So right now, my trusty steed, Hans Eric (my daughter Olivia's name for the bike) sits in the garage waiting for another day. I still have to put some Stabil® in the gas tank and put a trickle charger on the battery. This is the first time I will have to put a charger on any bike and to that end, I will have to go out, buy a charger and you'll see an upcoming article on winterizing a bike. I also promise NOT to dwell on medical issues as this is a column dedicated to owning, riding, maintaining a motorcycle and reflections on such, not an adventure into M√ľnchausen Syndrome.  One positive thing that has come out of all of this in the last few months is that I have had to let go of a lot of things. I believe that not letting go is what causes a lot of people to go through what we call the "Midlife Crisis". Life is process that includes a lot of transitions that we have to make adjustments. One of those transitions is growing older and in that process we may find we don't have the same capabilities we had at 20 years old. Another is hanging onto expectations of what success in one's life should look like. It's a lot of baggage to carry around and I am glad to get rid of a lot of it. It doesn't mean I don't have dreams and desires, just that I've cleaned house in which I've kept what is important, gotten rid of what isn't and found a couple new ones. It's made all the difference.


Hans Eric Awaits...

Thank you for reading this blog. 

Thursday, December 1, 2011

Final Drive: When Things Go Bad








What follows is a true story and the names have been changed to protect the guilty.

In the winter of 1992 a friend mine, Pete, had the bright idea of going into the specialty car business. His bright idea came shortly after inheriting what was at that time, a decent sum of money. His idea of “The Specialty Car Business” entailed buying a kit car, specifically one that is tailored after the AC Cobra. Pete, being the fiscally parsimonious type, decided against having it shipped to his house, but thought better of it and wanted to go out to Fargo North Dakota to pick up the car. Had this been after 1996 when the eponymous movie of this location came out, I would have had fair warning. Such was not the case.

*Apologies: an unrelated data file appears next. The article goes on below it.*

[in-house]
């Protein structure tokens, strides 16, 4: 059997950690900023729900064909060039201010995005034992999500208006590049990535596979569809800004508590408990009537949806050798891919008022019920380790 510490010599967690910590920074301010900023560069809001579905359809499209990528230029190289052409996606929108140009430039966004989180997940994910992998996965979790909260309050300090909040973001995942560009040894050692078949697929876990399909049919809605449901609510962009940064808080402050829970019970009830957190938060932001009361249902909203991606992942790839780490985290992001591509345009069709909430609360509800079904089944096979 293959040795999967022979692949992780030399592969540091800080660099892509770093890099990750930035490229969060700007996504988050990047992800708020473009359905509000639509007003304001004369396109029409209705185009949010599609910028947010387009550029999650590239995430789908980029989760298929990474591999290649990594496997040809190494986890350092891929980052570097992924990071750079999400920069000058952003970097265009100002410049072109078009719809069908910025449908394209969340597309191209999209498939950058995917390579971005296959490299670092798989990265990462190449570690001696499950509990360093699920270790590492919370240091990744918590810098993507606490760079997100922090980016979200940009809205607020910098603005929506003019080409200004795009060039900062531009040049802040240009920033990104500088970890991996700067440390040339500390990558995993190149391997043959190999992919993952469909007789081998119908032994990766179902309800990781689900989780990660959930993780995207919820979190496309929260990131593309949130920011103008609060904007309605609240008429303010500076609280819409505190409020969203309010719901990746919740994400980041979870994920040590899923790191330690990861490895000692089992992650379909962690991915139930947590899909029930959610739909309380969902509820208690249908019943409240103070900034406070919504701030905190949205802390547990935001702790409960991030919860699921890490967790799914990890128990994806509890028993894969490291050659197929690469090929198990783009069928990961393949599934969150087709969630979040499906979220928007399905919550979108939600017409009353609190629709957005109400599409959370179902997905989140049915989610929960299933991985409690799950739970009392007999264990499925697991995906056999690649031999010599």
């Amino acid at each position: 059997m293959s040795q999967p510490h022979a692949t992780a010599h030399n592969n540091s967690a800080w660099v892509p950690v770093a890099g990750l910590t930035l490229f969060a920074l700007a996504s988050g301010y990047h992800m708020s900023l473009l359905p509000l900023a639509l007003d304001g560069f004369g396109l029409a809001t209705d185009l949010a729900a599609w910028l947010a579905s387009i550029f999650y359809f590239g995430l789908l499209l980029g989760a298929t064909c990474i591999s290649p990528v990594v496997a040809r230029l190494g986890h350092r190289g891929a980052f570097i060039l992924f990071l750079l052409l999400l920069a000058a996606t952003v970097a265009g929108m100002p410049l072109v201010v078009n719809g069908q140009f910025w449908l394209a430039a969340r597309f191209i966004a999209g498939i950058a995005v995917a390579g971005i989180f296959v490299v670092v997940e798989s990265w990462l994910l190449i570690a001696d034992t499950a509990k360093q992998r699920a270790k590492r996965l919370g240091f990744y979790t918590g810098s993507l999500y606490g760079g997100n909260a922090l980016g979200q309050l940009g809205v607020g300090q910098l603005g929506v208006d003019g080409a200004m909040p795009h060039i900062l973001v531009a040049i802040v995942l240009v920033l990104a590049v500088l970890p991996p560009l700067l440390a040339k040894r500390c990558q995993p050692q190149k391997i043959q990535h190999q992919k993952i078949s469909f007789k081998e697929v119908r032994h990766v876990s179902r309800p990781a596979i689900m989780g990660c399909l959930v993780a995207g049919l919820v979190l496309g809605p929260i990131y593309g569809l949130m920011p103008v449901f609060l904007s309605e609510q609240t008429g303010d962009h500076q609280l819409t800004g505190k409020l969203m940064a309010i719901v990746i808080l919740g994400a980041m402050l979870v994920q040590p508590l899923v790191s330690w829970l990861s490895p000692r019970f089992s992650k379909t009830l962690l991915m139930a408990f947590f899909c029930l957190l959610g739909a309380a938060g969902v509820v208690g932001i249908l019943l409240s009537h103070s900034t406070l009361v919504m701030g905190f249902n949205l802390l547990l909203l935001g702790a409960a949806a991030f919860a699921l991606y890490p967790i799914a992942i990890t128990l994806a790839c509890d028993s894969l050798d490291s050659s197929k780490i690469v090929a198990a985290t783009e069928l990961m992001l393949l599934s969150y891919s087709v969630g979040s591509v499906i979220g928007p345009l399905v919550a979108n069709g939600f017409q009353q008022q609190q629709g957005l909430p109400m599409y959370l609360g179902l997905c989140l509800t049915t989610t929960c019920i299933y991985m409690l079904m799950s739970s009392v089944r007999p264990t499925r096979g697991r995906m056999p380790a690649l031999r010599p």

At the time, I was between jobs, so Pete asked if I wouldn’t mind riding along. As long as I shared driving chores, he’d pay for the motels. Not being afraid of frugality, even if it wasn’t my own and always up for an adventure, I said yes. I should have known better. In February of 1992 we started off in Pete’s 1972 GMC K20 pickup, pulling a trailer that we would use to transport the kit car back. It was an open trailer, single axle if I recall correctly.

We left Long island in late January of that year and headed west on US 80 across Pennsylvania. The first sign of trouble came in Ohio. At a rest area, I decided to take a look under the hood, checking the oil and other pertinent vital signs as I was suspect of the truck due to it’s age, Pete’s general lack of concern for anything mechanical and his penchant for making a dollar chase a dime. To put this comedy in perspective, Pete graduated Embry Riddle with a degree in Engineering. Anyway, while checking things under the hood, I noticed that the coolant recovery tank, AKA radiator overflow tank was bubbling over. To those that work on cars, as I had,  one would make a couple assumptions: One, the thermostat was stuck or two, there’s a leaky head gasket somewhere on that engine that is pressurizing the cooling system, thereby forcing coolant out of the radiator. When I asked Pete about it, he said, “it does that all the time”. (Note to reader, when someone says this, while it may be true, use your better judgement.)